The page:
What is exactly the base pointer and stack pointer? To what do they point?

Using this example coming from wikipedia, in which DrawSquare() calls DrawLine(), (Note that this diagram has high addresses at the bottom and low addresses at the top.) Could anyone explain me what ...
devoured elysium's user avatar
279 votes
10 answers

Assembly code vs Machine code vs Object code?

What is the difference between object code, machine code and assembly code? Can you give a visual example of their difference?
mmcdole's user avatar
  • 91.5k
279 votes
3 answers

What is a retpoline and how does it work?

In order to mitigate against kernel or cross-process memory disclosure (the Spectre attack), the Linux kernel1 will be compiled with a new option, -mindirect-branch=thunk-extern introduced to gcc to ...
BeeOnRope's user avatar
  • 60.7k
268 votes
5 answers

Why does GCC use multiplication by a strange number in implementing integer division?

I've been reading about div and mul assembly operations, and I decided to see them in action by writing a simple program in C: File division.c #include <stdlib.h> #include <stdio.h> int ...
qiubit's user avatar
  • 4,708
233 votes
4 answers

Why would introducing useless MOV instructions speed up a tight loop in x86_64 assembly?

Background: While optimizing some Pascal code with embedded assembly language, I noticed an unnecessary MOV instruction, and removed it. To my surprise, removing the un-necessary instruction caused ...
tangentstorm's user avatar
  • 7,193
228 votes
8 answers

Show current assembly instruction in GDB

I'm doing some assembly-level debugging in GDB. Is there a way to get GDB to show me the current assembly instruction in the same way that it shows the current source line? The default output after ...
JSBձոգչ's user avatar
  • 40.7k
227 votes
25 answers

Protecting executable from reverse engineering?

I've been contemplating how to protect my C/C++ code from disassembly and reverse engineering. Normally I would never condone this behavior myself in my code; however the current protocol I've been ...
graphitemaster's user avatar
216 votes
32 answers

Why aren't programs written in Assembly more often? [closed]

It seems to be a mainstream opinion that assembly programming takes longer and is more difficult to program in than a higher level language such as C. Therefore it seems to be recommend or assumed ...
212 votes
5 answers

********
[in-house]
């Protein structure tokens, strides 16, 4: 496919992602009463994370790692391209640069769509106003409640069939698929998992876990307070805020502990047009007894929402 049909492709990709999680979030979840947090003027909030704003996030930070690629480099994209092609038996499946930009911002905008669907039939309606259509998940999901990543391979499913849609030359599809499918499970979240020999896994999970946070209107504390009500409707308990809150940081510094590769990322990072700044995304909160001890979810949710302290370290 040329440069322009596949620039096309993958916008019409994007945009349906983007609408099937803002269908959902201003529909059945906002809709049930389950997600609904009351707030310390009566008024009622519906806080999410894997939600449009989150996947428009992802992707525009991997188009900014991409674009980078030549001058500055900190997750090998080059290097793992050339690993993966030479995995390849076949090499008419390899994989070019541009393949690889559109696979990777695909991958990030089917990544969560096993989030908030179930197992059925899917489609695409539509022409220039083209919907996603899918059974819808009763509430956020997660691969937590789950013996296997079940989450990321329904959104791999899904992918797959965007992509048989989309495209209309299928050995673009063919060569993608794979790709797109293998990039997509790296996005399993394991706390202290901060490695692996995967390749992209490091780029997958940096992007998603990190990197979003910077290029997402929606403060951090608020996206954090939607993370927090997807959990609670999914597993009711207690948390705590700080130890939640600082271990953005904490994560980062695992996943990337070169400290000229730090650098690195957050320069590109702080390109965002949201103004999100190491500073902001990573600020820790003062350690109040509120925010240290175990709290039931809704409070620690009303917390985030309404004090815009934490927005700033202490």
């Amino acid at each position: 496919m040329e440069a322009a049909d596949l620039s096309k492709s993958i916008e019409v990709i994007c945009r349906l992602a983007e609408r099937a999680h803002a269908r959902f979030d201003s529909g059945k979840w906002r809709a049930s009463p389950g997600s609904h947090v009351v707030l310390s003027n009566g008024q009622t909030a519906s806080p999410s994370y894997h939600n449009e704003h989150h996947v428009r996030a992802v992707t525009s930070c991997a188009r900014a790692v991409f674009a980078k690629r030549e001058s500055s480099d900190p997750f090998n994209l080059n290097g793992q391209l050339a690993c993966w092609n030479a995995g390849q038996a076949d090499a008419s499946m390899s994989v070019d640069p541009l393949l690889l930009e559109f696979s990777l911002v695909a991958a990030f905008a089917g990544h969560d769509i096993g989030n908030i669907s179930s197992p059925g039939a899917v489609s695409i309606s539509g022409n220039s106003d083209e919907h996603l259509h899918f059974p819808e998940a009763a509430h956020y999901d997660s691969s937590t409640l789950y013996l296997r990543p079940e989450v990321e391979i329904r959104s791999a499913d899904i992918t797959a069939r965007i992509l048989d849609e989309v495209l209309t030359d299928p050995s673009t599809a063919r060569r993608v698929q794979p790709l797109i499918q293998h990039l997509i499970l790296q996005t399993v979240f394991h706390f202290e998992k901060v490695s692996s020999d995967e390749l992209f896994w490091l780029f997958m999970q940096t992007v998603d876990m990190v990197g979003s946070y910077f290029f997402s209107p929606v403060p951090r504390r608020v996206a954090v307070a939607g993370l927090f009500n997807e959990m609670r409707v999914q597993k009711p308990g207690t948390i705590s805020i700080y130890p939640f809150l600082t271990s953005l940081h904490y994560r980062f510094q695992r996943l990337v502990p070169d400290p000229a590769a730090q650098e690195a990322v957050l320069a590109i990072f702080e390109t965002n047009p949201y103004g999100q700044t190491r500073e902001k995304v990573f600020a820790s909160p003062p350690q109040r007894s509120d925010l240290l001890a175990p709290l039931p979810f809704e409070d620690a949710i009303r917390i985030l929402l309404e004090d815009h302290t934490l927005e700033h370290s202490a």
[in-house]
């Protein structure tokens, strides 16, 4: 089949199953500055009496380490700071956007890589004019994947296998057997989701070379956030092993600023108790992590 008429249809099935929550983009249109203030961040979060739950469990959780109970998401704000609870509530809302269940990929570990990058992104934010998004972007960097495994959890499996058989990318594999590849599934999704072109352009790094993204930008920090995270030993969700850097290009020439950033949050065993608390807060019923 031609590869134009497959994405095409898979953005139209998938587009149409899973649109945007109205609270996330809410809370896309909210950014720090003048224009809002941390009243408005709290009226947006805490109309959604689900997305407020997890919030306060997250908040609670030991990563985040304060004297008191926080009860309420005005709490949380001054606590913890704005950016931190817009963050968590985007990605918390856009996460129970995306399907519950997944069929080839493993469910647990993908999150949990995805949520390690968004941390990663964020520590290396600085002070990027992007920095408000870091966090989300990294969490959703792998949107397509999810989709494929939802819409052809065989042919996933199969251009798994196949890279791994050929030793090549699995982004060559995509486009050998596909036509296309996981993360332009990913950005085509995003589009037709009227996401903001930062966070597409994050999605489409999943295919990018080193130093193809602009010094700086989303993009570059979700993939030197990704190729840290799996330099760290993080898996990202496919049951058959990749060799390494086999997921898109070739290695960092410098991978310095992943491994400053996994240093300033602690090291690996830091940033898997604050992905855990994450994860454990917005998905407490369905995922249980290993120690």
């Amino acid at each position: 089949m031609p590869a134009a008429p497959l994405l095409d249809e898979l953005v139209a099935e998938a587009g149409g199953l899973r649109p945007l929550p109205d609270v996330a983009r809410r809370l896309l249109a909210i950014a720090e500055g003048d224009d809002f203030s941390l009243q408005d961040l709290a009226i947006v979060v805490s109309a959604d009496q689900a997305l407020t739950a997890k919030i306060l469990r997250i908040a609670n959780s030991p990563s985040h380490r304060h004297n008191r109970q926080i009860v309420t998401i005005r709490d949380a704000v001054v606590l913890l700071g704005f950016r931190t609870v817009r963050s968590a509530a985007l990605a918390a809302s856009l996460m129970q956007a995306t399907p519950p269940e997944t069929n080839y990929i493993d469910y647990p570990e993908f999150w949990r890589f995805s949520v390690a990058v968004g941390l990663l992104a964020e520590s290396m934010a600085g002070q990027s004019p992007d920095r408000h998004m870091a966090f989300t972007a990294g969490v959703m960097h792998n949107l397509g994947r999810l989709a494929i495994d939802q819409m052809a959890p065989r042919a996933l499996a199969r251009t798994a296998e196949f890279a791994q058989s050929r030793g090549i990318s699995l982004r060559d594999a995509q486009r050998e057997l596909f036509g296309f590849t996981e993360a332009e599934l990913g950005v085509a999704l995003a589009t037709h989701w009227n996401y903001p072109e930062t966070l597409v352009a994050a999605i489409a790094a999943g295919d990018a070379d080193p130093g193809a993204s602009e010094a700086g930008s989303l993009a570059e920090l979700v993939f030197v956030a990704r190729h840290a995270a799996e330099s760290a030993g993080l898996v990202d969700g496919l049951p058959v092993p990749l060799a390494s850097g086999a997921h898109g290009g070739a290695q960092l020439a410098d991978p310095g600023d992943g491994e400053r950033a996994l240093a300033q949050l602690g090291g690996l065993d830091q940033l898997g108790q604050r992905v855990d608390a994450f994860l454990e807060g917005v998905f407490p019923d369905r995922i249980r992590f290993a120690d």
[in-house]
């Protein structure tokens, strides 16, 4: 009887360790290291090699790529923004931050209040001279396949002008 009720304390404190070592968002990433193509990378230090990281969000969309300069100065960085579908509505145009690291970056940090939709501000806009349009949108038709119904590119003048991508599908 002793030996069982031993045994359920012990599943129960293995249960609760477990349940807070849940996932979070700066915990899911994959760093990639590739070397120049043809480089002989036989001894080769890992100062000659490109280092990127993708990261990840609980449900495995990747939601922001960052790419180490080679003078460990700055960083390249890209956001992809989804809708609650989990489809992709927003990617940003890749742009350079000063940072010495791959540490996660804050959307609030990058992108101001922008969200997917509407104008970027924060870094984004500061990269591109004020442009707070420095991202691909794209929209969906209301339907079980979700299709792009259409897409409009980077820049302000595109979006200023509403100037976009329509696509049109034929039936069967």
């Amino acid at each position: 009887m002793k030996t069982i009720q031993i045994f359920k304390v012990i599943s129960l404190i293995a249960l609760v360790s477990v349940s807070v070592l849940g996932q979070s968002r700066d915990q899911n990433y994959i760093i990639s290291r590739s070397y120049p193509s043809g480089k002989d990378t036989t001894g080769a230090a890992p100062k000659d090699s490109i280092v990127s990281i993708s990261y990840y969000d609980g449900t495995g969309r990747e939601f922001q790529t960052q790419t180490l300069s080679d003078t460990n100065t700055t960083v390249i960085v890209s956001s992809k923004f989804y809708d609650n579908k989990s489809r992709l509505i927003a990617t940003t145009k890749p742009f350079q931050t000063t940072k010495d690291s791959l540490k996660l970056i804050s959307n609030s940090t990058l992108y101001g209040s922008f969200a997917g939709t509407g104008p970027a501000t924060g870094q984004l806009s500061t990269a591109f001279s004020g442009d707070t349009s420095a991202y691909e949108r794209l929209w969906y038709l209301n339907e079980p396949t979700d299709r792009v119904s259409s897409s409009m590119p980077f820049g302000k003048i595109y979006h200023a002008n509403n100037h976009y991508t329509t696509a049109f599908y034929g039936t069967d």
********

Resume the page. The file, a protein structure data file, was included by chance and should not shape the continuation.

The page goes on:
The point of test %eax %eax [duplicate]

Possible Duplicate: x86 Assembly - ‘testl’ eax against eax? I'm very very new to assembly language programming, and I'm currently trying to read the assembly language generated from a binary. I'...
pauliwago's user avatar
  • 6,373
201 votes
21 answers

Is inline assembly language slower than native C++ code?

I tried to compare the performance of inline assembly language and C++ code, so I wrote a function that add two arrays of size 2000 for 100000 times. Here's the code: #define TIMES 100000 void calcuC(...
user957121's user avatar
  • 2,946
196 votes
4 answers

What are the calling conventions for UNIX & Linux system calls (and user-space functions) on i386 and x86-64

Following links explain x86-32 system call conventions for both UNIX (BSD flavor) & Linux:
claws's user avatar
  • 52.3k
190 votes
3 answers

Why does GCC generate such radically different assembly for nearly the same C code?

While writing an optimized ftol function I found some very odd behaviour in GCC 4.6.1. Let me show you the code first (for clarity I marked the differences): fast_trunc_one, C: int fast_trunc_one(...
orlp's user avatar
  • 113k
185 votes
13 answers

Can num++ be atomic for 'int num'?

In general, for int num, num++ (or ++num), as a read-modify-write operation, is not atomic. But I often see compilers, for example GCC, generate the following code for it (try here): void f() { int ...
Leo Heinsaar's user avatar
  • 3,907
184 votes
1 answer

What is the best way to set a register to zero in x86 assembly: xor, mov or and?

All the following instructions do the same thing: set %eax to zero. Which way is optimal (requiring fewest machine cycles)? xorl %eax, %eax mov $0, %eax andl $0, %eax
balajimc55's user avatar
  • 2,202
182 votes
12 answers

What is the difference between MOV and LEA?

I would like to know what the difference between these instructions is: MOV AX, [TABLE-ADDR] and LEA AX, [TABLE-ADDR]
naveen's user avatar
  • 53.5k
182 votes
3 answers

How do you use gcc to generate assembly code in Intel syntax?

The gcc -S option will generate assembly code in AT&T syntax, is there a way to generate files in Intel syntax? Or is there a way to convert between the two?
hyperlogic's user avatar
  • 7,555
179 votes
1 answer

Why do ARM chips have an instruction with Javascript in the name (FJCVTZS)?

FJCVTZS is "Floating-point Javascript Convert to Signed fixed-point, rounding toward Zero". It is supported in Arm v8.3-A chips and later. Which is odd, because you don't expect to see ...
Tim Smith's user avatar